Jacques Derrida

Date Of Birth:
15 July 1930
Date Of Death:
9 October 2004
pancreatic cancer
Place Of Birth:
El Biar, Algeria
Best Known As:
French philosopher whose deconstructionist books included 'Writing and Difference'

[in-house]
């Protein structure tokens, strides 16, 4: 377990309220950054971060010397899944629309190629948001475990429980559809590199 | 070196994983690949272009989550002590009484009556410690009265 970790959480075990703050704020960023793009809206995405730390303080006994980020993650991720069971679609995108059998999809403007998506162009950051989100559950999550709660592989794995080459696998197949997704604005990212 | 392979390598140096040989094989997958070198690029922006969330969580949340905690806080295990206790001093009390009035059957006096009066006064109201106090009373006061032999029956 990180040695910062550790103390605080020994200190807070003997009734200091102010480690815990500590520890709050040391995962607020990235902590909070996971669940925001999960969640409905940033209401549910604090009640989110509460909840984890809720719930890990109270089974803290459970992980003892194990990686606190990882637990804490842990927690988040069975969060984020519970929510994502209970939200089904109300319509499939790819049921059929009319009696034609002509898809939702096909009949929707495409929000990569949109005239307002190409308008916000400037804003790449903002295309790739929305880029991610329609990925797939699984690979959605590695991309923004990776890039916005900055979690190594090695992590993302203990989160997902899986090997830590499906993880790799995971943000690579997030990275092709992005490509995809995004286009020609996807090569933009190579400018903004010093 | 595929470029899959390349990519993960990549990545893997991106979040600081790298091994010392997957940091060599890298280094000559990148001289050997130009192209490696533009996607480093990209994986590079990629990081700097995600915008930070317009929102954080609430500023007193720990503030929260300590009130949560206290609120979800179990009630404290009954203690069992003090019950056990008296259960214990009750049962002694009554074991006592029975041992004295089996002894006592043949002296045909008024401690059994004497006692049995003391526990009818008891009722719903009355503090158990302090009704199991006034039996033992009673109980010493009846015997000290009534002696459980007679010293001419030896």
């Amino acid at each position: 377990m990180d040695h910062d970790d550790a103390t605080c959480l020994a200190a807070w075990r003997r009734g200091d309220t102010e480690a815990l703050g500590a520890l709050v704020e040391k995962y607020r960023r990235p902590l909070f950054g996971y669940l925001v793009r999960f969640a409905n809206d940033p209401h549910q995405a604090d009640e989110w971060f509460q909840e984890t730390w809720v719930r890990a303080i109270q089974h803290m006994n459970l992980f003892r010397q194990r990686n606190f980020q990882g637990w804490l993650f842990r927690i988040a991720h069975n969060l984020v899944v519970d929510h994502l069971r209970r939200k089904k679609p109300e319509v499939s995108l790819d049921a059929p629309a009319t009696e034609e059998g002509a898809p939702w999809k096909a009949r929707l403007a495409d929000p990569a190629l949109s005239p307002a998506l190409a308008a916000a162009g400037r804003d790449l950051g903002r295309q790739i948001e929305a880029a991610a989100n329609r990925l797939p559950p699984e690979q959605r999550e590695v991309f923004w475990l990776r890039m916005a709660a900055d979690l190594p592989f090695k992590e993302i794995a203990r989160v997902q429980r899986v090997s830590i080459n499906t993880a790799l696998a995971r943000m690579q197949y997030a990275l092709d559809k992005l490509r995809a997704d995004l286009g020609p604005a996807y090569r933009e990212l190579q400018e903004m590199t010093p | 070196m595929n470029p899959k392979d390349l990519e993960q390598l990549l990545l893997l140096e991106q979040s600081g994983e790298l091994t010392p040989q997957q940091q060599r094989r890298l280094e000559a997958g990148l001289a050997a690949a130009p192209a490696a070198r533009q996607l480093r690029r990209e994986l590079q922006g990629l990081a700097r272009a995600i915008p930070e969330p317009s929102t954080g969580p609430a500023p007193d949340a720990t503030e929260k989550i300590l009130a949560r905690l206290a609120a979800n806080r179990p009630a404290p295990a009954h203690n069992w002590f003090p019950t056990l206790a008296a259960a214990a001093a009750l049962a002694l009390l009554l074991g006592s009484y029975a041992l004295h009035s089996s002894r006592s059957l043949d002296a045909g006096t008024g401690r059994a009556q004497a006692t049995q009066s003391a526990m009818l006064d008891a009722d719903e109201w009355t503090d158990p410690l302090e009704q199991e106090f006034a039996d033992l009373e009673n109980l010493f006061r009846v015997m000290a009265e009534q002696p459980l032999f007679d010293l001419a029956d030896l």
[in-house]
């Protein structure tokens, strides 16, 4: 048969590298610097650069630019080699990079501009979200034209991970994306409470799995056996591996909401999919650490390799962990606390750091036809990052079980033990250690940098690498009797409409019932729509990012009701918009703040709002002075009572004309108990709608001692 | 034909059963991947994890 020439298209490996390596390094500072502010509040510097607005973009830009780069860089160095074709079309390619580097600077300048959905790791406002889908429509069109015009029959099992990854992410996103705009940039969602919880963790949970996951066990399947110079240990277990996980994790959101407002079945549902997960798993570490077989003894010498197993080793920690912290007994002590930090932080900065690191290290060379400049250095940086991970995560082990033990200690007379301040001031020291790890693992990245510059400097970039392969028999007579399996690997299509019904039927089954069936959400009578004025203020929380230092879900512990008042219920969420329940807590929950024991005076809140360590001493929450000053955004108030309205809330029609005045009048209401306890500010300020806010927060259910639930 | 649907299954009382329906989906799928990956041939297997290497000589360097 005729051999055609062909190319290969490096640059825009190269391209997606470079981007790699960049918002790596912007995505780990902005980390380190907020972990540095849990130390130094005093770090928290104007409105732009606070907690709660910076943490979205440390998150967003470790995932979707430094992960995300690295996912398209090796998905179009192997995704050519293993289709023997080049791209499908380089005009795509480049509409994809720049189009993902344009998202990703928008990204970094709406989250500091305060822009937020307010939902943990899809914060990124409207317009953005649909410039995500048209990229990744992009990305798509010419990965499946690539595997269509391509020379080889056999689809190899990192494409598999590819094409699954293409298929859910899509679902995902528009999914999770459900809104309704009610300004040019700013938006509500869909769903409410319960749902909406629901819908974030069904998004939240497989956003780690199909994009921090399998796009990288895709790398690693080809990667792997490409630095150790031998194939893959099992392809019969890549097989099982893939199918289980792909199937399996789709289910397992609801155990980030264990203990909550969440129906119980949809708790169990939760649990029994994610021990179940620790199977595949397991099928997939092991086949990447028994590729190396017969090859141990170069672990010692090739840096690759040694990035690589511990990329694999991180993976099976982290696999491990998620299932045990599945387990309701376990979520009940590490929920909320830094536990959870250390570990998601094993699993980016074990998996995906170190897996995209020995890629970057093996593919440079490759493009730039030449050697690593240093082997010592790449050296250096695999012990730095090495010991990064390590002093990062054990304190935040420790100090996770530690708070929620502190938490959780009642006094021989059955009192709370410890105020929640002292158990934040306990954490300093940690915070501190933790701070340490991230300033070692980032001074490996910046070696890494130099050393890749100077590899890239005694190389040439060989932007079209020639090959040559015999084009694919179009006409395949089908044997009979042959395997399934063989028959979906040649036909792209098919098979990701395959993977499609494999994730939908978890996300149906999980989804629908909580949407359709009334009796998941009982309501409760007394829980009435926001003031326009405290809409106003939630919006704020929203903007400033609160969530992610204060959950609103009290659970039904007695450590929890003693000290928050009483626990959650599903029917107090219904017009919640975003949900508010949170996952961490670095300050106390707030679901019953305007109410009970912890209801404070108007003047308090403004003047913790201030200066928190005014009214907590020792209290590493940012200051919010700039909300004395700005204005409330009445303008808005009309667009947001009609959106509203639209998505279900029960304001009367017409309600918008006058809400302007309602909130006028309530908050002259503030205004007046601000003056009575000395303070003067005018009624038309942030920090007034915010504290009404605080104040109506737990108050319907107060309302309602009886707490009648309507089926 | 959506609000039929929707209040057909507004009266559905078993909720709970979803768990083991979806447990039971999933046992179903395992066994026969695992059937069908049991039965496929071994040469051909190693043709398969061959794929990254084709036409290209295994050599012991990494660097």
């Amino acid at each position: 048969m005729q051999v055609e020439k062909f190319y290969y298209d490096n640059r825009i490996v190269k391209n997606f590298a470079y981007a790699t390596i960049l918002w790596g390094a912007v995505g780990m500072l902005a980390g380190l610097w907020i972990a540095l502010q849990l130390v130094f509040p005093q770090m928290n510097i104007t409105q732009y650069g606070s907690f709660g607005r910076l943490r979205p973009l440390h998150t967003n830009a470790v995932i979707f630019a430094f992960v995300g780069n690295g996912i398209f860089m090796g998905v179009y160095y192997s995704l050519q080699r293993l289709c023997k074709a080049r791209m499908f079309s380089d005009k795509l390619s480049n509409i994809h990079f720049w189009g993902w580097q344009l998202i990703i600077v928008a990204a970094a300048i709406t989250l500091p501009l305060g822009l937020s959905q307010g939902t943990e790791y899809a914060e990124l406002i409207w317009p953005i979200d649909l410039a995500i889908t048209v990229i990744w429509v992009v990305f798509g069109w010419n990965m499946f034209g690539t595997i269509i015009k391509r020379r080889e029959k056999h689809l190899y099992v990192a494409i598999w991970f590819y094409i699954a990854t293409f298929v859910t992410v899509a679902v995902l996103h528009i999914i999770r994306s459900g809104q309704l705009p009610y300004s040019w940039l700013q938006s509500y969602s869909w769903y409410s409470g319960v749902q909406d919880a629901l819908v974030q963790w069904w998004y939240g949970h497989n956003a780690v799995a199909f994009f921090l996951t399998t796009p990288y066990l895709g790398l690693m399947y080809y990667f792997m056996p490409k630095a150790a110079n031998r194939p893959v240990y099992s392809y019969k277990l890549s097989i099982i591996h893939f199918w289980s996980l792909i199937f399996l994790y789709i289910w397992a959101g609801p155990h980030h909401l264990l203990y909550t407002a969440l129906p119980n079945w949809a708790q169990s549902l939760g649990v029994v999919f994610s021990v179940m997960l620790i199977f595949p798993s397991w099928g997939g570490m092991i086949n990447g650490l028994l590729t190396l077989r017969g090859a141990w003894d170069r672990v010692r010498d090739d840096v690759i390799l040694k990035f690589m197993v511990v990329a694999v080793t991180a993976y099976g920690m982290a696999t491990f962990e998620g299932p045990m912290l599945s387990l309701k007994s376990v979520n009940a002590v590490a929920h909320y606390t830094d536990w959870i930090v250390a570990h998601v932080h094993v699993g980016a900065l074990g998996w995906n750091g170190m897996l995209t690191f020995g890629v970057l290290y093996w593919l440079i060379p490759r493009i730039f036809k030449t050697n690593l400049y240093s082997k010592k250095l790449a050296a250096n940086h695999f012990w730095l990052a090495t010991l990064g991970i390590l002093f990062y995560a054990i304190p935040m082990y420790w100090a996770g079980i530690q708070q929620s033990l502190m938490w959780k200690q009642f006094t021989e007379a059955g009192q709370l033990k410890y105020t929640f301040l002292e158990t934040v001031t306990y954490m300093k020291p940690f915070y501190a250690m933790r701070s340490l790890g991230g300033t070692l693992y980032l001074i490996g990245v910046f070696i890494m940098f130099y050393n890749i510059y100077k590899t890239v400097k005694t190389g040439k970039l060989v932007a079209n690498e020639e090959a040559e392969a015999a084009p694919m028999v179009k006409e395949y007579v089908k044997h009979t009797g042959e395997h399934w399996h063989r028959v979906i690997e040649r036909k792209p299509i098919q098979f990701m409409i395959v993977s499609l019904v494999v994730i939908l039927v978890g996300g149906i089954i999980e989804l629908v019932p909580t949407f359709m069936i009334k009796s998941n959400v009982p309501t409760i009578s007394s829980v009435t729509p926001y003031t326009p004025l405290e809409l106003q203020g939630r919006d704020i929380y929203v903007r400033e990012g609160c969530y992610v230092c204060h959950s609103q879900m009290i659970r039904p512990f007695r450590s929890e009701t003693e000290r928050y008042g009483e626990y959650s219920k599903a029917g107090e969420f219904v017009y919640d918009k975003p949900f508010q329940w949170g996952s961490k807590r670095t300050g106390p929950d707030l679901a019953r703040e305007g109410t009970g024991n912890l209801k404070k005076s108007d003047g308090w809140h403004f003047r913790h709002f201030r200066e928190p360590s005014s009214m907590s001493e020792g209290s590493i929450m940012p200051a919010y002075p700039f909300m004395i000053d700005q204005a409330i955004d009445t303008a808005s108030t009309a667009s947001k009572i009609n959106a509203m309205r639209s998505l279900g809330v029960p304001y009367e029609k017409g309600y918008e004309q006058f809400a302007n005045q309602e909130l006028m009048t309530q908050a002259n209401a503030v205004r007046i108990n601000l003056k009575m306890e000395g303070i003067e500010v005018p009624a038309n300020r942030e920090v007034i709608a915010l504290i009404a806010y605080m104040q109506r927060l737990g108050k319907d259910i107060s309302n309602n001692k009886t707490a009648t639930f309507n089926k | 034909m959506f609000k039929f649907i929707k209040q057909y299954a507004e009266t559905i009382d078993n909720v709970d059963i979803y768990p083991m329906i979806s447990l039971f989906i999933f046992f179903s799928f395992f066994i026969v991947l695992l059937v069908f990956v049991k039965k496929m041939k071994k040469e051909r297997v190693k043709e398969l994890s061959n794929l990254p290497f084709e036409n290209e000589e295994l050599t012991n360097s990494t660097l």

Writer Jacques Derrida was an Algerian-born French thinker whose "deconstructionist" arguments and radical positions made him a celebrity-philosopher in the 1960s and '70s. Derrida grew up outside of Algiers, where he was prohibited from going to public school in the 1940s because he was Jewish. He studied philosophy in Paris, earned a graduate degree in 1954 and entered the world of academia as a philosophy professor. During his career he held many positions outside of France, especially in the United States, where he taught at Yale, John Hopkins and the University of California at Irvine. Derrida made his name with a 1964 essay, "Violence and Metaphysics," and three books, all published in 1967: Writing and Difference; Voice and Phenomenon; and Of Grammatology. Though some academic philosophers criticized Derrida for "semi intelligible attacks on the values of reason, truth and scholarship" when he was awarded a doctorate in 1980, that was his aim -- to deconstruct our system of knowledge by questioning the true value of basic tenets. His influence was largely felt in the areas of language, literature and politics. Derrida published dozens of books in his lifetime, including notable essays on Martin Heidegger in the 1980s. He died of pancreatic cancer in 2004.
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